Letters & Opinion

Piggybacking on Black Pride

By Fr. Linus F. Clovis

SLAVERY in the United States of America ended with the Civil War in 1865 but, the oppression and victimization of blacks continues even to the present day as evidenced by the extra judicial killing of blacks on American streets and even in their own apartments.

For the vast majority of Blacks, being black, is a condition that cannot be hidden. Although there exists a small number of Blacks who would have preferred being part of another ethnic group, being Black is an inherited distinction and not a choice; a striking feature of 12% of the US population.

For centuries, this Black minority has experienced singular oppression, brutalities and suffering, as no other race or animal species have. Despised as a race and delegated to the lowest social status, Blacks have been disadvantaged in employment, in education, in health, in housing, in justice and through the electoral system. The laws of segregation were variously applied to schools, to restaurants, to retail stores, to both public toilets and transportation. Indeed, in some ways, the Jim Crow laws can even be called inhumane.

The catalyst for the civil rights movement occurred in 1954, when a black woman, Rosa Parks of Alabama, refused to surrender her seat to a white man in the black section of the bus. The injustices and abuse of three centuries all seem to coalesce into this one single incident, resulting in the black community’s spontaneous support of her and their boycotting the bus company for 381 days. The protest against discrimination and victimisation was purposefully non-violent. That protest gave birth to the civil rights movement: peaceful, law-abiding and religious and, it would in time, produce its martyrs.

The easily foreseeable assassination of Martin Luther King stunned the world but, even more stunning, was the fact that it did not lead to rioting or violent demonstrations. The black community, in tears and deep anguish but visibly uncowed, buried the body of its icon, who continued to live in their hearts as a solid foundation on which to erect Black Pride. Martin Luther King’s death gave a further impetus to the civil rights movement and won for it a few more gains: desegregation, voting, etc.

Six years after the murder of Martin Luther King Gay Pride emerged, with the same spontaneity as Black Pride. The Stonewall riots were the result of a police raid on a homosexual bar on June 28, 1969. This was the defining moment for the gay rights movement as homosexual activists piggybacked on the momentum of the black civil rights movement. These activists were quick to claim similarities between the discrimination they perceived as being practised against them and that to which blacks were subjected. However, the dissimilarities between the experiences of blacks and of homosexuals are more significant.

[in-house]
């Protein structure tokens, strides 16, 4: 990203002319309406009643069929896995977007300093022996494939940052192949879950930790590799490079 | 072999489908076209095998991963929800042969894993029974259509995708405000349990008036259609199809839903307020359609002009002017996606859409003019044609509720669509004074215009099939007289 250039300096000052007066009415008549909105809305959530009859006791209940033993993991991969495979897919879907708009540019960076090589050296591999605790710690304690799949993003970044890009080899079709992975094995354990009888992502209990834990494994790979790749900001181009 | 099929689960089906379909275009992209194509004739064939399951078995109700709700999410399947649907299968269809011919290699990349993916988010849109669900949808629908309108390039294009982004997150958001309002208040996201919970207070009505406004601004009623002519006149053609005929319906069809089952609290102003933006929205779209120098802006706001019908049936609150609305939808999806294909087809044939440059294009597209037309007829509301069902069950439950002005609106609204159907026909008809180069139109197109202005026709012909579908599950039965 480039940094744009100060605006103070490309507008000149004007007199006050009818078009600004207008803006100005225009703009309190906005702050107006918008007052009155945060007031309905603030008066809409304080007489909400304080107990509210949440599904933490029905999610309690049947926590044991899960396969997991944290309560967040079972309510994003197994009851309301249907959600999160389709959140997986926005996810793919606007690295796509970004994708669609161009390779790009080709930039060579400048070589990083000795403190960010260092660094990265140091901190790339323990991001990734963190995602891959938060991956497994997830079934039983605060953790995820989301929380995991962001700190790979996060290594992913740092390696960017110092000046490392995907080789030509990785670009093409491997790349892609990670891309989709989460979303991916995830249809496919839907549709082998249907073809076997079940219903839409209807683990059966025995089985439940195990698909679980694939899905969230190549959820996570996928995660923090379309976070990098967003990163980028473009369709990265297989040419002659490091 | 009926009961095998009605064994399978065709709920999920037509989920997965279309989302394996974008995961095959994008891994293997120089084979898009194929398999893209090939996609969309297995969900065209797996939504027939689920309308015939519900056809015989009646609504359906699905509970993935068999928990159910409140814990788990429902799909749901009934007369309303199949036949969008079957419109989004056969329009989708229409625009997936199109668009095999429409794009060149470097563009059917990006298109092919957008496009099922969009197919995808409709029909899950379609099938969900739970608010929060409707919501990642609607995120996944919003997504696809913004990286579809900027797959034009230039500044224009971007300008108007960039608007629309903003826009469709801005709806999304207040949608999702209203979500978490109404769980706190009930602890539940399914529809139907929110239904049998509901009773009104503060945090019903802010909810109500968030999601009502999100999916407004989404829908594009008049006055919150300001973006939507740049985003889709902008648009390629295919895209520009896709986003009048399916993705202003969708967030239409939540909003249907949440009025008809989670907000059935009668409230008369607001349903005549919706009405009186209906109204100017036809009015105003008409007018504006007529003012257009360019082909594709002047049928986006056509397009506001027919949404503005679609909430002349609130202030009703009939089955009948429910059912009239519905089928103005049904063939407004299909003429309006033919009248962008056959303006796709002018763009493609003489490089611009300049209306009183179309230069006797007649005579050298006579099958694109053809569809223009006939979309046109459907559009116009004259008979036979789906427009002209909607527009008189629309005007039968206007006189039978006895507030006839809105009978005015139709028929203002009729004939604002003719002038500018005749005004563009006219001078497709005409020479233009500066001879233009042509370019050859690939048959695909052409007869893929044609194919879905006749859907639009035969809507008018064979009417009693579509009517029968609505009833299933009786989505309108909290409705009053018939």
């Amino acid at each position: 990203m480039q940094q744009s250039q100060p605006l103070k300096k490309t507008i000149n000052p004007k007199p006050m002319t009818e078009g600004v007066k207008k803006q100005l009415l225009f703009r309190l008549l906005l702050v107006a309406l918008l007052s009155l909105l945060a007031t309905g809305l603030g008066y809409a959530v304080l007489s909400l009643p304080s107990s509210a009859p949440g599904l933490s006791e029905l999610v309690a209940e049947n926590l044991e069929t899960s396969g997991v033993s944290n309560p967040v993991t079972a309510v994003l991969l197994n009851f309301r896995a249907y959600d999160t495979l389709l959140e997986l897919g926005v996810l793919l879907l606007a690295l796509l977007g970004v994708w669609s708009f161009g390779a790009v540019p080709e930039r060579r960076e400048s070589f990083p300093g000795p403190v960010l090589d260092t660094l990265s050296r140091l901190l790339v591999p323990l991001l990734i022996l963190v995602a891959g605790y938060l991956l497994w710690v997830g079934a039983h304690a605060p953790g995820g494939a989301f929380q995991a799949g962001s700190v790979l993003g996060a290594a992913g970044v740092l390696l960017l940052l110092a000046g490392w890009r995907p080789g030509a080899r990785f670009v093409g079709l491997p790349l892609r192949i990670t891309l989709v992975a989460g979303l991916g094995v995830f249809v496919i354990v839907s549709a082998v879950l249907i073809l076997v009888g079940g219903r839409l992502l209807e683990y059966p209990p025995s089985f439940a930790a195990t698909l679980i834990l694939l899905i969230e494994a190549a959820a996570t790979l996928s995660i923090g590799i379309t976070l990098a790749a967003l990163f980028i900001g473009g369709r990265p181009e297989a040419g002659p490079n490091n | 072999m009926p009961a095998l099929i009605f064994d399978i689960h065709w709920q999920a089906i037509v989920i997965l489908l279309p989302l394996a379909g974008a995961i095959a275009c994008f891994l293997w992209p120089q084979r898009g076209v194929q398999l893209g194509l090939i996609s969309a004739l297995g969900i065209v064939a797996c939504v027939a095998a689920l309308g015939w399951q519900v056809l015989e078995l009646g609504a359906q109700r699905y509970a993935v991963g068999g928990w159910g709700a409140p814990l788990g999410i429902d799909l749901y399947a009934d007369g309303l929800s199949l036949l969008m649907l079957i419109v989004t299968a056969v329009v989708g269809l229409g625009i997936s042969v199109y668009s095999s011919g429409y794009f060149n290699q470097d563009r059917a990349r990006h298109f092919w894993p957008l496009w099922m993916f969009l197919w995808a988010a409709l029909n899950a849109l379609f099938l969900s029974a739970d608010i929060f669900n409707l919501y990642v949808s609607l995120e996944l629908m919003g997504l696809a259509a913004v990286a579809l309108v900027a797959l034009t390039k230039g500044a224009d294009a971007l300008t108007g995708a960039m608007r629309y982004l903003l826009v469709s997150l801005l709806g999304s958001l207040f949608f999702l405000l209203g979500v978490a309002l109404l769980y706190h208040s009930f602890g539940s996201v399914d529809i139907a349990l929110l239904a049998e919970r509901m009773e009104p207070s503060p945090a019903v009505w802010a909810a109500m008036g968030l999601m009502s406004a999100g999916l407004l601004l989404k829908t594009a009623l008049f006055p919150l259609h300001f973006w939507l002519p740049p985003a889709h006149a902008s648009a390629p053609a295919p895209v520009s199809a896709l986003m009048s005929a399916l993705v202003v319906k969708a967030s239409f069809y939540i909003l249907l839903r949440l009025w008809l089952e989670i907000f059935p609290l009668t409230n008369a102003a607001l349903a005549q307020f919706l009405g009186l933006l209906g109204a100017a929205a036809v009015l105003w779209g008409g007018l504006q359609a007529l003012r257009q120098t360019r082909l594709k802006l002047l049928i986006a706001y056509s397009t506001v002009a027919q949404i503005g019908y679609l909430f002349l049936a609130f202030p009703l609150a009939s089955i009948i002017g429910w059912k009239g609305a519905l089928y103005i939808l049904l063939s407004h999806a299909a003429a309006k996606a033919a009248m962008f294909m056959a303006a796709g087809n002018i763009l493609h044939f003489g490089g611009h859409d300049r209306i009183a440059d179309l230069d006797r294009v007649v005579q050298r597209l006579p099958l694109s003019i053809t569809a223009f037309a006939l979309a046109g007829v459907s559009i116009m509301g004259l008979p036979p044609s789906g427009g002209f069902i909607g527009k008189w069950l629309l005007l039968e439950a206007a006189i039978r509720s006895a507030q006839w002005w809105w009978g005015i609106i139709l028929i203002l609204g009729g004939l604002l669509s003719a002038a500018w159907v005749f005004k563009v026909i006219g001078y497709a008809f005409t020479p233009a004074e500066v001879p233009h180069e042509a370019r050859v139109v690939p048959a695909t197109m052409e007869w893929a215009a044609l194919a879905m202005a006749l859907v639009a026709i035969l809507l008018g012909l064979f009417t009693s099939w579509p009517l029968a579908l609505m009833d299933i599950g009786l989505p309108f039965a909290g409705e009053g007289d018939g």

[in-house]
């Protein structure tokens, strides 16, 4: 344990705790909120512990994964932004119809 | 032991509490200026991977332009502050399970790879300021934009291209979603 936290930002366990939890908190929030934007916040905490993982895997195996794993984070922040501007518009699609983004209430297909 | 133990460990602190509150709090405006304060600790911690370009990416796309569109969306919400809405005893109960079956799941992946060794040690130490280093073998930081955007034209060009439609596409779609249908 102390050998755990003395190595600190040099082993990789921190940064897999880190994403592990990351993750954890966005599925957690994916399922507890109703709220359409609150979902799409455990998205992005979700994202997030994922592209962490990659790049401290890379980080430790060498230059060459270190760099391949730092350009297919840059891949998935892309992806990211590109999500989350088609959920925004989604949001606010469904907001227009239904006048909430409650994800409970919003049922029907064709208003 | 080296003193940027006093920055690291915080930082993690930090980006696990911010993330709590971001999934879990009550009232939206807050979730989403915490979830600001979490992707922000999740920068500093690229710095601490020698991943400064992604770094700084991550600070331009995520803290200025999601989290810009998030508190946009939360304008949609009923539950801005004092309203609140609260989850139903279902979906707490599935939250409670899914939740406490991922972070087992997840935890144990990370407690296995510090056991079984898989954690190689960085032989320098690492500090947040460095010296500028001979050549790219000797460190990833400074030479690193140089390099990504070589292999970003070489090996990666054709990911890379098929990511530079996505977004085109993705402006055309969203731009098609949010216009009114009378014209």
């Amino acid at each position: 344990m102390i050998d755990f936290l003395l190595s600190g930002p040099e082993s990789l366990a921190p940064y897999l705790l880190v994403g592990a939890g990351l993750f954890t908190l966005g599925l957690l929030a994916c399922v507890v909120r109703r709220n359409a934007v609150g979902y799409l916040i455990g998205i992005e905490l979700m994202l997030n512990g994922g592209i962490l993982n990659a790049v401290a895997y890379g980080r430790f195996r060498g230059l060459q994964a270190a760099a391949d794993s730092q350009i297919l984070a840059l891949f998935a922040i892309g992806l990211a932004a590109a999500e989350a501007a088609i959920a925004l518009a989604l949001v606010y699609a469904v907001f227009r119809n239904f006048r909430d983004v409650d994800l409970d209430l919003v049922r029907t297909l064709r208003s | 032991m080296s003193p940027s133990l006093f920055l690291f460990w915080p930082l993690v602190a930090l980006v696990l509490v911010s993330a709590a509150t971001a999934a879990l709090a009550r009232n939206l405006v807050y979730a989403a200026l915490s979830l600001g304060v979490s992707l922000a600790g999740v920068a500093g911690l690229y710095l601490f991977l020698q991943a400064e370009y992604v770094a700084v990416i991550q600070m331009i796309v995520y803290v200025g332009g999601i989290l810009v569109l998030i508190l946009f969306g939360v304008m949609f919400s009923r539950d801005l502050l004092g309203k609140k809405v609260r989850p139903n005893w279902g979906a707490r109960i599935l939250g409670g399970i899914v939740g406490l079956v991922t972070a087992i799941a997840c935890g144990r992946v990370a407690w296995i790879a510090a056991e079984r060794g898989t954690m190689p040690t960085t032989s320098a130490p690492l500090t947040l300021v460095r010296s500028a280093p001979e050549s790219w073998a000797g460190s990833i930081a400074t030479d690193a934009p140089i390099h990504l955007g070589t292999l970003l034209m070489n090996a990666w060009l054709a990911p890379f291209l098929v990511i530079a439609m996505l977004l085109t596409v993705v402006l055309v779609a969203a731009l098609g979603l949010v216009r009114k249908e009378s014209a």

To begin with, gayness or homosexuality, unlike blackness, is not inherited. Homosexuals can generally, unlike most blacks, hide in the population and are only known by their explicit sexual behaviour. Homosexuality is a deviancy from the norm and, indeed, from normal sexual behaviour of all members of the animal kingdom. Homosexuals, unlike blacks, were punished, for what they did, rather than for what they are. Generally, unlike Blacks, homosexuals have good jobs, are well educated and live in respectable neighbourhoods. Consequently, the finances of homosexuals are better than average and, additionally, they have managed to capture the institutions of social influence, such as Hollywood, fashion, the arts, design, catering and even education. Interestingly, although, homosexuals account for less than 3% of the entire population they have the greatest influence on policy and law making than any other minority group, even Blacks who are four times as large. Their behaviour, which was once deemed criminal because it was immoral, is now promoted in schools and pushed, even with threats of trade sanctions, by the US government on foreign black governments.

Meanwhile, American blacks continue to eke out a living, as they are barely tolerated in a country which was built on the fruits of the sweat, tears, blood and labour of their forefathers. Their lament becomes even more poignant as homosexuals are judicially endorsed so that they reap where they have not sown and gather where they have not scattered. This unjust and blatant discrimination is quite a cause for concern.

Whether an individual is black or gay, neither black nor gay or, both black and gay, we all belong to the same human family and should share the same inalienable rights. These rights have their origin in human nature as designed by God our common Father.

In a small country as our homeland, St Lucia, we not only share a common ancestry but also, a common culture. These important factors should influence us to be united and proud: united in our common human nature and proud in our black ancestry rather than in any deviancy. In our unity, we share each other’s joys as well as sorrows and, empathize with each other. Our relationships should further serve to eradicate whatever behaviours that would bring about our exclusion from the kingdom of our Father in heaven.

1 Comment

  1. Load of bull-crap! We just looking for excuses for our failure to rise and succeed. easier to blame others for our stupidity. Come on people I work hard now I live very rich lifestyle. cars, booze, money, many bitches! Go get to work, stop begging.

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